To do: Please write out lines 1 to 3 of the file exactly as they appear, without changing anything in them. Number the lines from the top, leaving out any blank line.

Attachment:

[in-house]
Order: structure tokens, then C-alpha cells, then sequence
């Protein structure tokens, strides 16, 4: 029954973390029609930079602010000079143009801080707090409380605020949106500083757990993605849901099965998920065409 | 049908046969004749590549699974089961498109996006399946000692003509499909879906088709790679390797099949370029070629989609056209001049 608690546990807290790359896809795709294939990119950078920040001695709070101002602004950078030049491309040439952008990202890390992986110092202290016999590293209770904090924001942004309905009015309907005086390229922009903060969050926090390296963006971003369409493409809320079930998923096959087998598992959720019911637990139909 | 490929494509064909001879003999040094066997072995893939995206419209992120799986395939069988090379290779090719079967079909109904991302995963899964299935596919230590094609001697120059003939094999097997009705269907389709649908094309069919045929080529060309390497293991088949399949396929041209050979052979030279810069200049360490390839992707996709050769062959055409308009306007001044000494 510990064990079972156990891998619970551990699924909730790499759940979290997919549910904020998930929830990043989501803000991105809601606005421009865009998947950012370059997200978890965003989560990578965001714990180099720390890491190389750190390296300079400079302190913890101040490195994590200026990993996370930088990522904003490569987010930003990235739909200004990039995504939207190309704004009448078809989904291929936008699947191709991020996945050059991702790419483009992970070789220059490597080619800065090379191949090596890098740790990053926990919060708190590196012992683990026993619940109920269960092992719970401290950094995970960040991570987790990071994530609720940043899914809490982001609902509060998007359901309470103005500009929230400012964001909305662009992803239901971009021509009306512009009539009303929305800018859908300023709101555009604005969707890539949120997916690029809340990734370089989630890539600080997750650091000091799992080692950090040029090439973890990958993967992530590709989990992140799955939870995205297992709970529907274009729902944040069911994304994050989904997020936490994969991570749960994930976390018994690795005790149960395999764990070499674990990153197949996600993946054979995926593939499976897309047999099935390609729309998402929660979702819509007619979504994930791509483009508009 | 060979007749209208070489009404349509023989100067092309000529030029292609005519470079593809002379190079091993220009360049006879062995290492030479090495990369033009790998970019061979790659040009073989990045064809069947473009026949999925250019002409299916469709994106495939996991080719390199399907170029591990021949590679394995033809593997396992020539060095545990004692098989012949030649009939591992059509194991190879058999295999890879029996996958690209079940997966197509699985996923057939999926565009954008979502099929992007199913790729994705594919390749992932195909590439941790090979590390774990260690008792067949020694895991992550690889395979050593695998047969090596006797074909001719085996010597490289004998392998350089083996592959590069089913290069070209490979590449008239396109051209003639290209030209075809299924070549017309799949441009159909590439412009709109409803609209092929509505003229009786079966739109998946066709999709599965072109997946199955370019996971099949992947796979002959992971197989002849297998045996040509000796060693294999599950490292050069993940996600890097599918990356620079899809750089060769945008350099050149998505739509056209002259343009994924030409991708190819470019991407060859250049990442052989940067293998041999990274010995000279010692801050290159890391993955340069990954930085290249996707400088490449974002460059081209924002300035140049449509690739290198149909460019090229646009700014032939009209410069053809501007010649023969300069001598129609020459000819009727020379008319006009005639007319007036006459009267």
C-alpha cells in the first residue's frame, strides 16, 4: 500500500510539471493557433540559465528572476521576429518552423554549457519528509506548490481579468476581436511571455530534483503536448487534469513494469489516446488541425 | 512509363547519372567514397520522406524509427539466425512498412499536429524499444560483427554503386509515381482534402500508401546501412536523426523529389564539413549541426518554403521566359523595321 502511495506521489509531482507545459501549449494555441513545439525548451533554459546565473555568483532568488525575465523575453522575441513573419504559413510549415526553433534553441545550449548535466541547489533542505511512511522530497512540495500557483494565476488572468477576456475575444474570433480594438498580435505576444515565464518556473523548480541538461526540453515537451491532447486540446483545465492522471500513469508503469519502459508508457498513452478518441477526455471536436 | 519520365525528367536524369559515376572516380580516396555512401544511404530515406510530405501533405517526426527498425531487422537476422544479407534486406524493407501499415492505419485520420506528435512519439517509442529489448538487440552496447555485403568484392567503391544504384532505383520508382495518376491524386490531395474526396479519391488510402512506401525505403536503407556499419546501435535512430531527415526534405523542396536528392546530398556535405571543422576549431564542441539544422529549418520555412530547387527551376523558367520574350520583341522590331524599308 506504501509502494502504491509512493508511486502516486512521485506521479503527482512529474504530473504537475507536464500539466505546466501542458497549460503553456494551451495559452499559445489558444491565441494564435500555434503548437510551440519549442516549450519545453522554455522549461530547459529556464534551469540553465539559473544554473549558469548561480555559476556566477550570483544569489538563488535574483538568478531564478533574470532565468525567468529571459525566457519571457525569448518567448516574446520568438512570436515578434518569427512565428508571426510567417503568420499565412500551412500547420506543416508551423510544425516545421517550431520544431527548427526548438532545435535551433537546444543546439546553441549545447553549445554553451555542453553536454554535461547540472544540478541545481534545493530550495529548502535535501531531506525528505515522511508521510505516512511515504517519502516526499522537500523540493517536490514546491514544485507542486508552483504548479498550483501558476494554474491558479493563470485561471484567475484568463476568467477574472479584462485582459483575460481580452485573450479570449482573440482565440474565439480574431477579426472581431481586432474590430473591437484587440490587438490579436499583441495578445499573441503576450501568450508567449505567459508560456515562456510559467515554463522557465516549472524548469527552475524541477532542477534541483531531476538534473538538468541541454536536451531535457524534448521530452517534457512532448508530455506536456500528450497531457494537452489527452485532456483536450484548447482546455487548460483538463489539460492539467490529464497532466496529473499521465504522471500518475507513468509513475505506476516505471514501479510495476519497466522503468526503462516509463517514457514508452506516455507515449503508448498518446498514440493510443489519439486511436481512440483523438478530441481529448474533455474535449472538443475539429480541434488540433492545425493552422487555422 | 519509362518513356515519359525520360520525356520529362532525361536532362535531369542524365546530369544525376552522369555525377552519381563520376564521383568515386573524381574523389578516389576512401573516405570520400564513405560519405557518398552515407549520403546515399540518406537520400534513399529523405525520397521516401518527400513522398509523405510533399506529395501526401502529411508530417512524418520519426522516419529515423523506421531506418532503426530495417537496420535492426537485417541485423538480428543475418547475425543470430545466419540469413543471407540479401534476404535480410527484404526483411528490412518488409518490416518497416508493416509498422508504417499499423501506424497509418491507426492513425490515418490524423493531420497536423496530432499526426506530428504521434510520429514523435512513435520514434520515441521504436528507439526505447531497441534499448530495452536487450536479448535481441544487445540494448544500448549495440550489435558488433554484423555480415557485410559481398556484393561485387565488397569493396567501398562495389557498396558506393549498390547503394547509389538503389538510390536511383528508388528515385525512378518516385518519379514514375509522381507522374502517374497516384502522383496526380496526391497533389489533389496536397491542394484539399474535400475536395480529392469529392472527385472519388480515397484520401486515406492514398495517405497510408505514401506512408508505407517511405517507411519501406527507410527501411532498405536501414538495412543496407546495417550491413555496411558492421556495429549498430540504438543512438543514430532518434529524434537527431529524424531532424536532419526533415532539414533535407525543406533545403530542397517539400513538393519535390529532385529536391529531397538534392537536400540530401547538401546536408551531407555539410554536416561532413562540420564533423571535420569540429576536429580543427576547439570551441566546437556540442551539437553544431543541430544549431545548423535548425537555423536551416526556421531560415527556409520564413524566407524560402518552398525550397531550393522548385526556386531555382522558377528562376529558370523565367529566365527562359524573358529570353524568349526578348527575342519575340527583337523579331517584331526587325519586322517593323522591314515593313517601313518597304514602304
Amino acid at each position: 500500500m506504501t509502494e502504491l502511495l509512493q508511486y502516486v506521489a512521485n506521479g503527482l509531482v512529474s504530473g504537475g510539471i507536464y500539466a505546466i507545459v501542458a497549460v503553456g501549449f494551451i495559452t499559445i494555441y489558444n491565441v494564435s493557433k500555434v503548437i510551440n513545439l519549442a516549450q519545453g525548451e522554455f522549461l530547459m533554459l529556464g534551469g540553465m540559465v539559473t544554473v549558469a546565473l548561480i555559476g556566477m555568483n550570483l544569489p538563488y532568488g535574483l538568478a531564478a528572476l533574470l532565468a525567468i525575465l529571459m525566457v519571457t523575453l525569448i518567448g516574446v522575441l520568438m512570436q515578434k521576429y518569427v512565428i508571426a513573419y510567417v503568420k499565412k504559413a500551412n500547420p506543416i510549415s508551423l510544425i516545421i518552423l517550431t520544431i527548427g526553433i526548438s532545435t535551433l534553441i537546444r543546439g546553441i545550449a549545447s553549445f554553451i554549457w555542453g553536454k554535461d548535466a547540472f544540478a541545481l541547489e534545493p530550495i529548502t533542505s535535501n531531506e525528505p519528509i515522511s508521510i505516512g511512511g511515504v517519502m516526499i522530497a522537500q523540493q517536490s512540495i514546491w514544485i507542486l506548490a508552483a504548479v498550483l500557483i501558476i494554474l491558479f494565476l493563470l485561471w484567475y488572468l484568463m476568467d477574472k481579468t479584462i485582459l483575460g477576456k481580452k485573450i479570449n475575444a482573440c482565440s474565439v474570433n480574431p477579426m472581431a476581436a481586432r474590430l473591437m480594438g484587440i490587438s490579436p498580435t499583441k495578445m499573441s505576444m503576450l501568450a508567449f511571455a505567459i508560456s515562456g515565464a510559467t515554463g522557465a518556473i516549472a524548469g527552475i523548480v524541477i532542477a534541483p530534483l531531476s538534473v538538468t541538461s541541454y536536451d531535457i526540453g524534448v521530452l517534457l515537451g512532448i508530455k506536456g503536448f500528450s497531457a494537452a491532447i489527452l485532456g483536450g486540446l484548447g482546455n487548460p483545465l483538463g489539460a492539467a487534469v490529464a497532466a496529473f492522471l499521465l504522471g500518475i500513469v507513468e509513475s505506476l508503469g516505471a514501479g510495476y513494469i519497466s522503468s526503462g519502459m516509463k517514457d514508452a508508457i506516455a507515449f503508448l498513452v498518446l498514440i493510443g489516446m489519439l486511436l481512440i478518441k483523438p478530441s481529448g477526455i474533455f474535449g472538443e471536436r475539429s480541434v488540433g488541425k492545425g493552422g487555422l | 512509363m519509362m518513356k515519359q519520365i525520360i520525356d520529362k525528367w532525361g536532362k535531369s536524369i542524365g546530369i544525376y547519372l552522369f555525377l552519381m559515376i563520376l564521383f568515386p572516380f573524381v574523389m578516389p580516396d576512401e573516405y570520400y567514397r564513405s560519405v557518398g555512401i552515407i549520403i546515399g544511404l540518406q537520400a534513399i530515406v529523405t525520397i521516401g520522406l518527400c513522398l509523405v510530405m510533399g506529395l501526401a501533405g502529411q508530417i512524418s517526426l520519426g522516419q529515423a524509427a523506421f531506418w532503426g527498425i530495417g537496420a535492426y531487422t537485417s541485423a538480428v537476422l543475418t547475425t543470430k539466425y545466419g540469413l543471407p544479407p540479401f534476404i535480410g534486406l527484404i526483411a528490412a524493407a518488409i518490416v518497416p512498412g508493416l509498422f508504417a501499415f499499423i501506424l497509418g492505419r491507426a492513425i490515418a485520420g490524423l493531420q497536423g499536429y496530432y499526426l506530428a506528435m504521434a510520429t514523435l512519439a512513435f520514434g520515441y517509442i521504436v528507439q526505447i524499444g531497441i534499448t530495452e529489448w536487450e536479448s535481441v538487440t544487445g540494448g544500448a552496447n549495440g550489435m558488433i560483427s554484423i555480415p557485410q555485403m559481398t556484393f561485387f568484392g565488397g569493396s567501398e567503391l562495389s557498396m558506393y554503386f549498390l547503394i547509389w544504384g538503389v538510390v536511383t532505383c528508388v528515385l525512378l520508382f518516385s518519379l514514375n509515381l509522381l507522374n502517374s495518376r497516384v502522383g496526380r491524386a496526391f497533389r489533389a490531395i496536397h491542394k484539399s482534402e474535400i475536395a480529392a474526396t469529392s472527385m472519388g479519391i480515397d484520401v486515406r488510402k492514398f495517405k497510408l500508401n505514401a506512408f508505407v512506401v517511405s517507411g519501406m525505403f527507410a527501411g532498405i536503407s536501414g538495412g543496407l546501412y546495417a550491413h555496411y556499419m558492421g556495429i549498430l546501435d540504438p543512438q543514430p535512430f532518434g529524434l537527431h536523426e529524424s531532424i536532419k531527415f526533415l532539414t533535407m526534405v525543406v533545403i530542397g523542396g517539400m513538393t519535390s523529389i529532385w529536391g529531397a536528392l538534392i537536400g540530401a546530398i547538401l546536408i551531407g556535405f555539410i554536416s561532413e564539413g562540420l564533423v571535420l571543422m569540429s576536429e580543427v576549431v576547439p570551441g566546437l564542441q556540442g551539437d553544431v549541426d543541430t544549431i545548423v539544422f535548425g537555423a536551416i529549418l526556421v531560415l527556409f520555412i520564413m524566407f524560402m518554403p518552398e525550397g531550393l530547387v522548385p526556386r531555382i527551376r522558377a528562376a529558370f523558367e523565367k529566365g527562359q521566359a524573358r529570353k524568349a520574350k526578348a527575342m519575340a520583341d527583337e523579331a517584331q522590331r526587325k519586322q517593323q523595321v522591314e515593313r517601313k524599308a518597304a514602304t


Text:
[in-house]
Order: structure tokens, then C-alpha cells, then sequence
């Protein structure tokens, strides 16, 4: 029954973390029609930079602010000079143009801080707090409380605020949106500083757990993605849901099965998920065409 | 049908046969004749590549699974089961498109996006399946000692003509499909879906088709790679390797099949370029070629989609056209001049 608690546990807290790359896809795709294939990119950078920040001695709070101002602004950078030049491309040439952008990202890390992986110092202290016999590293209770904090924001942004309905009015309907005086390229922009903060969050926090390296963006971003369409493409809320079930998923096959087998598992959720019911637990139909 | 490929494509064909001879003999040094066997072995893939995206419209992120799986395939069988090379290779090719079967079909109904991302995963899964299935596919230590094609001697120059003939094999097997009705269907389709649908094309069919045929080529060309390497293991088949399949396929041209050979052979030279810069200049360490390839992707996709050769062959055409308009306007001044000494 510990064990079972156990891998619970551990699924909730790499759940979290997919549910904020998930929830990043989501803000991105809601606005421009865009998947950012370059997200978890965003989560990578965001714990180099720390890491190389750190390296300079400079302190913890101040490195994590200026990993996370930088990522904003490569987010930003990235739909200004990039995504939207190309704004009448078809989904291929936008699947191709991020996945050059991702790419483009992970070789220059490597080619800065090379191949090596890098740790990053926990919060708190590196012992683990026993619940109920269960092992719970401290950094995970960040991570987790990071994530609720940043899914809490982001609902509060998007359901309470103005500009929230400012964001909305662009992803239901971009021509009306512009009539009303929305800018859908300023709101555009604005969707890539949120997916690029809340990734370089989630890539600080997750650091000091799992080692950090040029090439973890990958993967992530590709989990992140799955939870995205297992709970529907274009729902944040069911994304994050989904997020936490994969991570749960994930976390018994690795005790149960395999764990070499674990990153197949996600993946054979995926593939499976897309047999099935390609729309998402929660979702819509007619979504994930791509483009508009 | 060979007749209208070489009404349509023989100067092309000529030029292609005519470079593809002379190079091993220009360049006879062995290492030479090495990369033009790998970019061979790659040009073989990045064809069947473009026949999925250019002409299916469709994106495939996991080719390199399907170029591990021949590679394995033809593997396992020539060095545990004692098989012949030649009939591992059509194991190879058999295999890879029996996958690209079940997966197509699985996923057939999926565009954008979502099929992007199913790729994705594919390749992932195909590439941790090979590390774990260690008792067949020694895991992550690889395979050593695998047969090596006797074909001719085996010597490289004998392998350089083996592959590069089913290069070209490979590449008239396109051209003639290209030209075809299924070549017309799949441009159909590439412009709109409803609209092929509505003229009786079966739109998946066709999709599965072109997946199955370019996971099949992947796979002959992971197989002849297998045996040509000796060693294999599950490292050069993940996600890097599918990356620079899809750089060769945008350099050149998505739509056209002259343009994924030409991708190819470019991407060859250049990442052989940067293998041999990274010995000279010692801050290159890391993955340069990954930085290249996707400088490449974002460059081209924002300035140049449509690739290198149909460019090229646009700014032939009209410069053809501007010649023969300069001598129609020459000819009727020379008319006009005639007319007036006459009267």